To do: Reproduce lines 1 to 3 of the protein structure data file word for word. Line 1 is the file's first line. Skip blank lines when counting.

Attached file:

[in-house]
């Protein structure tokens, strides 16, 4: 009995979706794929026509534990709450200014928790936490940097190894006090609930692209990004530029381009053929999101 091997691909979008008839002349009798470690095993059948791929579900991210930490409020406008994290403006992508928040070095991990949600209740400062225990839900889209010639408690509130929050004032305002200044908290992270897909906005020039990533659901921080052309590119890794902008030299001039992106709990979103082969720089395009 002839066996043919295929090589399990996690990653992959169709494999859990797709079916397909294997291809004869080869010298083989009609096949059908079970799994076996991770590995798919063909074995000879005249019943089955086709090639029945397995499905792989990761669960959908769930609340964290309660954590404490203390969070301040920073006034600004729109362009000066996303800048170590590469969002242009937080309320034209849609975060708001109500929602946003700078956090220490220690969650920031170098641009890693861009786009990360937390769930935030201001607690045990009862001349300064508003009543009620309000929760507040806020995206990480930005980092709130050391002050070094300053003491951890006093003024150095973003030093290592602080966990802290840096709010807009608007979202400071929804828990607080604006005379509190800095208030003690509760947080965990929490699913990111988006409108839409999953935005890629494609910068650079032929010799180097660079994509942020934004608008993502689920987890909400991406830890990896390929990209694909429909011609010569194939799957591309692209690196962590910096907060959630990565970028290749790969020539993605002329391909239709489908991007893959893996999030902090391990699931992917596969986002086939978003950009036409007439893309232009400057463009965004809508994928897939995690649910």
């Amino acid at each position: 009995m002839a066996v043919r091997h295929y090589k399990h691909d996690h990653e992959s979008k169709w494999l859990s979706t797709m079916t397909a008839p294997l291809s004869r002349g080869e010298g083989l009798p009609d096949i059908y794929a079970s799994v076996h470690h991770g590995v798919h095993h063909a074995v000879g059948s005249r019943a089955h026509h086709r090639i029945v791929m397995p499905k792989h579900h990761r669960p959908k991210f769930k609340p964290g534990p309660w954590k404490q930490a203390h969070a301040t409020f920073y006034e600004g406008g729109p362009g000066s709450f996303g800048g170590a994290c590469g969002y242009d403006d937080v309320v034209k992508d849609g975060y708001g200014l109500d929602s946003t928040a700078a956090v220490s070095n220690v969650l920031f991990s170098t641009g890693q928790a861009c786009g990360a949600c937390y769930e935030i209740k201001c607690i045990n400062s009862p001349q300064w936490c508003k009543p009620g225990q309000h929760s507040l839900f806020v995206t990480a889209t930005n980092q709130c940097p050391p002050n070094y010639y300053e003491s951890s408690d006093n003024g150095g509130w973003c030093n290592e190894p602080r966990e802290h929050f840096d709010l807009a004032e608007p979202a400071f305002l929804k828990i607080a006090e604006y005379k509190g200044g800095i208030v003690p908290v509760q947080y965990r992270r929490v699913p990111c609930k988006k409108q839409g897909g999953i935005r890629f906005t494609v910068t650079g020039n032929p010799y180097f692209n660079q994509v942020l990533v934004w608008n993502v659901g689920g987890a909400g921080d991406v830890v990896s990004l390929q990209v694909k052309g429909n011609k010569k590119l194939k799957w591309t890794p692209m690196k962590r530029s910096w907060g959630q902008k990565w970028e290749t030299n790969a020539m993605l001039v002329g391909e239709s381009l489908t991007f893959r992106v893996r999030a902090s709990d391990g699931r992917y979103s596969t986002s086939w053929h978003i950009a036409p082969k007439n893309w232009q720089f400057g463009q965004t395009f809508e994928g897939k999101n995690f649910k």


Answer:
[in-house]
């Protein structure tokens, strides 16, 4: 009995979706794929026509534990709450200014928790936490940097190894006090609930692209990004530029381009053929999101 091997691909979008008839002349009798470690095993059948791929579900991210930490409020406008994290403006992508928040070095991990949600209740400062225990839900889209010639408690509130929050004032305002200044908290992270897909906005020039990533659901921080052309590119890794902008030299001039992106709990979103082969720089395009 002839066996043919295929090589399990996690990653992959169709494999859990797709079916397909294997291809004869080869010298083989009609096949059908079970799994076996991770590995798919063909074995000879005249019943089955086709090639029945397995499905792989990761669960959908769930609340964290309660954590404490203390969070301040920073006034600004729109362009000066996303800048170590590469969002242009937080309320034209849609975060708001109500929602946003700078956090220490220690969650920031170098641009890693861009786009990360937390769930935030201001607690045990009862001349300064508003009543009620309000929760507040806020995206990480930005980092709130050391002050070094300053003491951890006093003024150095973003030093290592602080966990802290840096709010807009608007979202400071929804828990607080604006005379509190800095208030003690509760947080965990929490699913990111988006409108839409999953935005890629494609910068650079032929010799180097660079994509942020934004608008993502689920987890909400991406830890990896390929990209694909429909011609010569194939799957591309692209690196962590910096907060959630990565970028290749790969020539993605002329391909239709489908991007893959893996999030902090391990699931992917596969986002086939978003950009036409007439893309232009400057463009965004809508994928897939995690649910």
């Amino acid at each position: 009995m002839a066996v043919r091997h295929y090589k399990h691909d996690h990653e992959s979008k169709w494999l859990s979706t797709m079916t397909a008839p294997l291809s004869r002349g080869e010298g083989l009798p009609d096949i059908y794929a079970s799994v076996h470690h991770g590995v798919h095993h063909a074995v000879g059948s005249r019943a089955h026509h086709r090639i029945v791929m397995p499905k792989h579900h990761r669960p959908k991210f769930k609340p964290g534990p309660w954590k404490q930490a203390h969070a301040t409020f920073y006034e600004g406008g729109p362009g000066s709450f996303g800048g170590a994290c590469g969002y242009d403006d937080v309320v034209k992508d849609g975060y708001g200014l109500d929602s946003t928040a700078a956090v220490s070095n220690v969650l920031f991990s170098t641009g890693q928790a861009c786009g990360a949600c937390y769930e935030i209740k201001c607690i045990n400062s009862p001349q300064w936490c508003k009543p009620g225990q309000h929760s507040l839900f806020v995206t990480a889209t930005n980092q709130c940097p050391p002050n070094y010639y300053e003491s951890s408690d006093n003024g150095g509130w973003c030093n290592e190894p602080r966990e802290h929050f840096d709010l807009a004032e608007p979202a400071f305002l929804k828990i607080a006090e604006y005379k509190g200044g800095i208030v003690p908290v509760q947080y965990r992270r929490v699913p990111c609930k988006k409108q839409g897909g999953i935005r890629f906005t494609v910068t650079g020039n032929p010799y180097f692209n660079q994509v942020l990533v934004w608008n993502v659901g689920g987890a909400g921080d991406v830890v990896s990004l390929q990209v694909k052309g429909n011609k010569k590119l194939k799957w591309t890794p692209m690196k962590r530029s910096w907060g959630q902008k990565w970028e290749t030299n790969a020539m993605l001039v002329g391909e239709s381009l489908t991007f893959r992106v893996r999030a902090s709990d391990g699931r992917y979103s596969t986002s086939w053929h978003i950009a036409p082969k007439n893309w232009q720089f400057g463009q965004t395009f809508e994928g897939k999101n995690f649910k």